The Dove Effect

Last week, I proclaimed April to be the month of Dove. I wrote about how the brand had released a stunt video about female beauty standards every April for the last three years and how those stunts drove debate and conversation, which, in turn, generated viewership.

But the success of Dove's female empowerment campaigns over the last three years has encouraged other brands to launch their pro-women campaigns in April as well.

This month we’re seen three great examples of female empowerment campaigns that address body image and beauty issues, paying homage to Dove’s legacy while pushing the genre forward. And, let’s be clear: Female empowerment has moved from a trend to a genre unto itself.

Let’s start with Lane Bryant’s “#ImNoAngel,” which features curvy models – including Ashley Graham, who was in this year’s Sports Illustrated  Swimsuit Issue – in the retailer’s new Cacique lingerie brand. The campaign takes a direct shot at Victoria’s Secret, showing that women of all sizes can be sexy, and asking the question, “how boring would it be if we were all the same?” 



“#ImNoAngel” showcases different body types – much like Dove’s 2004 “Campaign for Real Beauty” – and has created debate about body image and body-shaming issues, much ase Dove has. But unlike past empowerment videos, these non-traditional models aren’t just communicating body acceptance; they are making the bold statement that they are just as sexy, or more so, than supermodels.

Or what about Dear Kate, a small retailer that manufactures underwear made of fabric that protects against stains. In its new campaign, “First Time,” the brand interviews a group of women about their first periods. Done documentary-style, the campaign normalizes a subject that can often be awkward.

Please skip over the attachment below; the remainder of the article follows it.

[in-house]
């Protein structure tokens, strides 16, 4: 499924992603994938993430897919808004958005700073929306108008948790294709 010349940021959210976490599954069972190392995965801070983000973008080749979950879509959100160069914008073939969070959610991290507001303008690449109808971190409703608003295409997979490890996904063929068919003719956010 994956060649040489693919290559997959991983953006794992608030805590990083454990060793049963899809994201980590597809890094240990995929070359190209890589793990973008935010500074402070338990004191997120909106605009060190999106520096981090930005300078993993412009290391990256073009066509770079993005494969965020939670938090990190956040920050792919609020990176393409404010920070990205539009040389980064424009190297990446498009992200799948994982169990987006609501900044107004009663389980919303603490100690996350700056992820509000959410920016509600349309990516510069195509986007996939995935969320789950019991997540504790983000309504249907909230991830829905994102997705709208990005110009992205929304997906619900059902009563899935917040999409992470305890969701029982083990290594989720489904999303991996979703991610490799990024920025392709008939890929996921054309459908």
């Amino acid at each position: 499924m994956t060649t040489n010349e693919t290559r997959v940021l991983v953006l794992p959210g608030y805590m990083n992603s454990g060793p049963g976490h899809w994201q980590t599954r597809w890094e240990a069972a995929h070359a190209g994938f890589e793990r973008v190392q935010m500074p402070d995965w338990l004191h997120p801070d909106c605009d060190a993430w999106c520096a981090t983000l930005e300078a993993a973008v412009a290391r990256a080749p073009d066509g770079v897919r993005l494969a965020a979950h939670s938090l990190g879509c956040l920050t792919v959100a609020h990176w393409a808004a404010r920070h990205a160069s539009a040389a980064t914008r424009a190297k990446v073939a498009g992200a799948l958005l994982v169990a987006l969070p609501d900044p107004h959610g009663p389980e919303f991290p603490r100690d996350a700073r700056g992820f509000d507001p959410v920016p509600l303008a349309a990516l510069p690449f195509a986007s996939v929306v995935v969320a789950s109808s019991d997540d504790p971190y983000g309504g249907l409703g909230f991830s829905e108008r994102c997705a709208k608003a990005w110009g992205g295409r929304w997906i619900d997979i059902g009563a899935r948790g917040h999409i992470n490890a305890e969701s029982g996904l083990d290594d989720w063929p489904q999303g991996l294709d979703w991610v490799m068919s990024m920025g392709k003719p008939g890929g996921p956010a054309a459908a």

Asking everyday consumers to talk straight to the camera about a difficult and personal subject has been a staple of Dove’s advertising for years. Where this video moves the genre forward is in its tone, which is humorous. Most “go girl” campaigns make us introspective, and maybe a little teary; this campaign empowers us by finding the amusement in a shared experience.

The most high-profile brand besides Dove to launch an empowerment campaign this month is Nike. In its biggest initiative to date, Nike Women released “Inner Thoughts,” a video that depicts all the self-doubt that run through a woman’s head when she sits behind a row of models in spin class, runs a half-marathon, and joins her first yoga class. The campaign ends with an uplifting message as those thoughts are overcome by enjoyment of the exercise itself. The campaign uses the tag #betterforit, a softer and more inward looking tagline than “Just Do It.”

Addressing women’s self-doubt and criticism is a mainstay of the empowerment genre, but, in the past, brands like Dove have done so in a serious and emotional way. Online viewers tend to love hyper emotional content; it is what makes them want to watch and share videos online. Nike knows this, which is why its campaigns are often so gut-wrenchingly inspirational. But viewers are really connecting with the light-hearted tone of this Nike campaign, which may inspire other brands to ease up on the tearjerkers.

These campaigns from Lane Bryant, Dear Kate, and Nike Women all owe something to Dove. Dove showed brands that tackling the tough issues could lead to big pay-off – debate, conversation, and viewership – when done well. But there is more than one way to empower a consumer, and it will be exciting to see how Dove and other brands continue to advance this new genre of creative.

Next story loading loading..